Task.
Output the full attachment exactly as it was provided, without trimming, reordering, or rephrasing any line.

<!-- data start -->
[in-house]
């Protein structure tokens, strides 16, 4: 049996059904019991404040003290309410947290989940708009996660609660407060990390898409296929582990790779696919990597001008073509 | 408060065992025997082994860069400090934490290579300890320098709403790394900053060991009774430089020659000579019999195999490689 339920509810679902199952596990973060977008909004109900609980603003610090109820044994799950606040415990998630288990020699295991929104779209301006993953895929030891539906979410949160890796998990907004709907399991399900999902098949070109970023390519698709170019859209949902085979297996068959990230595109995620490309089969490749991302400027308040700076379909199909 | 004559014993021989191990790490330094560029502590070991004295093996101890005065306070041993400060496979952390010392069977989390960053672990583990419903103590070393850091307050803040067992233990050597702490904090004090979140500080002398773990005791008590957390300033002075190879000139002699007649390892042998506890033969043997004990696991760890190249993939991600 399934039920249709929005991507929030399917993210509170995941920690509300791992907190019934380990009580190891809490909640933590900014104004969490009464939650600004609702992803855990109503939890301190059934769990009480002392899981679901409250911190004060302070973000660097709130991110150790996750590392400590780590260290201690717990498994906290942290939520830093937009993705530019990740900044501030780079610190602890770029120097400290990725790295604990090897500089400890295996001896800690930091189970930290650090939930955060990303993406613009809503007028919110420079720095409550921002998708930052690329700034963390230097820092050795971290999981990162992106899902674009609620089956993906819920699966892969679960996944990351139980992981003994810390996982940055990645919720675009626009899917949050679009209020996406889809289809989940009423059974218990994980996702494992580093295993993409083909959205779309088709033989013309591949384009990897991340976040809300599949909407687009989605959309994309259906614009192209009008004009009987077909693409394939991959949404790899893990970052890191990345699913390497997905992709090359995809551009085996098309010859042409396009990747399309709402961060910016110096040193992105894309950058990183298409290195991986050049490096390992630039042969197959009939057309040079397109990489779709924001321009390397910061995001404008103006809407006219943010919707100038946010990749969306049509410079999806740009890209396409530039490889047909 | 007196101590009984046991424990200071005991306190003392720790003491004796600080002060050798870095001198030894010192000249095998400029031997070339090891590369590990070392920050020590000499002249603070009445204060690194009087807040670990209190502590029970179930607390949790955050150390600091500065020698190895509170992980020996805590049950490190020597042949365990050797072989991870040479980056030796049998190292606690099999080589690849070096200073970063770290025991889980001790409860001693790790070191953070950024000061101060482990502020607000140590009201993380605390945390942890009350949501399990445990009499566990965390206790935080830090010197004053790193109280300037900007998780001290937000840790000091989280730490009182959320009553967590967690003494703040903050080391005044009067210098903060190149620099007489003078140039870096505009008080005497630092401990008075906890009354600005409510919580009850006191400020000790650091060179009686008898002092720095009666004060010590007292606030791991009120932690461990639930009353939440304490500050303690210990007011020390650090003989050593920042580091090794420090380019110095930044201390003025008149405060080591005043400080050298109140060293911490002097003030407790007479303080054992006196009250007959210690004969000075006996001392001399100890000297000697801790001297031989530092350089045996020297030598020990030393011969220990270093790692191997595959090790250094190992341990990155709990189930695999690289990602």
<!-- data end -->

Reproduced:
[in-house]
């Protein structure tokens, strides 16, 4: 049996059904019991404040003290309410947290989940708009996660609660407060990390898409296929582990790779696919990597001008073509 | 408060065992025997082994860069400090934490290579300890320098709403790394900053060991009774430089020659000579019999195999490689 339920509810679902199952596990973060977008909004109900609980603003610090109820044994799950606040415990998630288990020699295991929104779209301006993953895929030891539906979410949160890796998990907004709907399991399900999902098949070109970023390519698709170019859209949902085979297996068959990230595109995620490309089969490749991302400027308040700076379909199909 | 004559014993021989191990790490330094560029502590070991004295093996101890005065306070041993400060496979952390010392069977989390960053672990583990419903103590070393850091307050803040067992233990050597702490904090004090979140500080002398773990005791008590957390300033002075190879000139002699007649390892042998506890033969043997004990696991760890190249993939991600 399934039920249709929005991507929030399917993210509170995941920690509300791992907190019934380990009580190891809490909640933590900014104004969490009464939650600004609702992803855990109503939890301190059934769990009480002392899981679901409250911190004060302070973000660097709130991110150790996750590392400590780590260290201690717990498994906290942290939520830093937009993705530019990740900044501030780079610190602890770029120097400290990725790295604990090897500089400890295996001896800690930091189970930290650090939930955060990303993406613009809503007028919110420079720095409550921002998708930052690329700034963390230097820092050795971290999981990162992106899902674009609620089956993906819920699966892969679960996944990351139980992981003994810390996982940055990645919720675009626009899917949050679009209020996406889809289809989940009423059974218990994980996702494992580093295993993409083909959205779309088709033989013309591949384009990897991340976040809300599949909407687009989605959309994309259906614009192209009008004009009987077909693409394939991959949404790899893990970052890191990345699913390497997905992709090359995809551009085996098309010859042409396009990747399309709402961060910016110096040193992105894309950058990183298409290195991986050049490096390992630039042969197959009939057309040079397109990489779709924001321009390397910061995001404008103006809407006219943010919707100038946010990749969306049509410079999806740009890209396409530039490889047909 | 007196101590009984046991424990200071005991306190003392720790003491004796600080002060050798870095001198030894010192000249095998400029031997070339090891590369590990070392920050020590000499002249603070009445204060690194009087807040670990209190502590029970179930607390949790955050150390600091500065020698190895509170992980020996805590049950490190020597042949365990050797072989991870040479980056030796049998190292606690099999080589690849070096200073970063770290025991889980001790409860001693790790070191953070950024000061101060482990502020607000140590009201993380605390945390942890009350949501399990445990009499566990965390206790935080830090010197004053790193109280300037900007998780001290937000840790000091989280730490009182959320009553967590967690003494703040903050080391005044009067210098903060190149620099007489003078140039870096505009008080005497630092401990008075906890009354600005409510919580009850006191400020000790650091060179009686008898002092720095009666004060010590007292606030791991009120932690461990639930009353939440304490500050303690210990007011020390650090003989050593920042580091090794420090380019110095930044201390003025008149405060080591005043400080050298109140060293911490002097003030407790007479303080054992006196009250007959210690004969000075006996001392001399100890000297000697801790001297031989530092350089045996020297030598020990030393011969220990270093790692191997595959090790250094190992341990990155709990189930695999690289990602």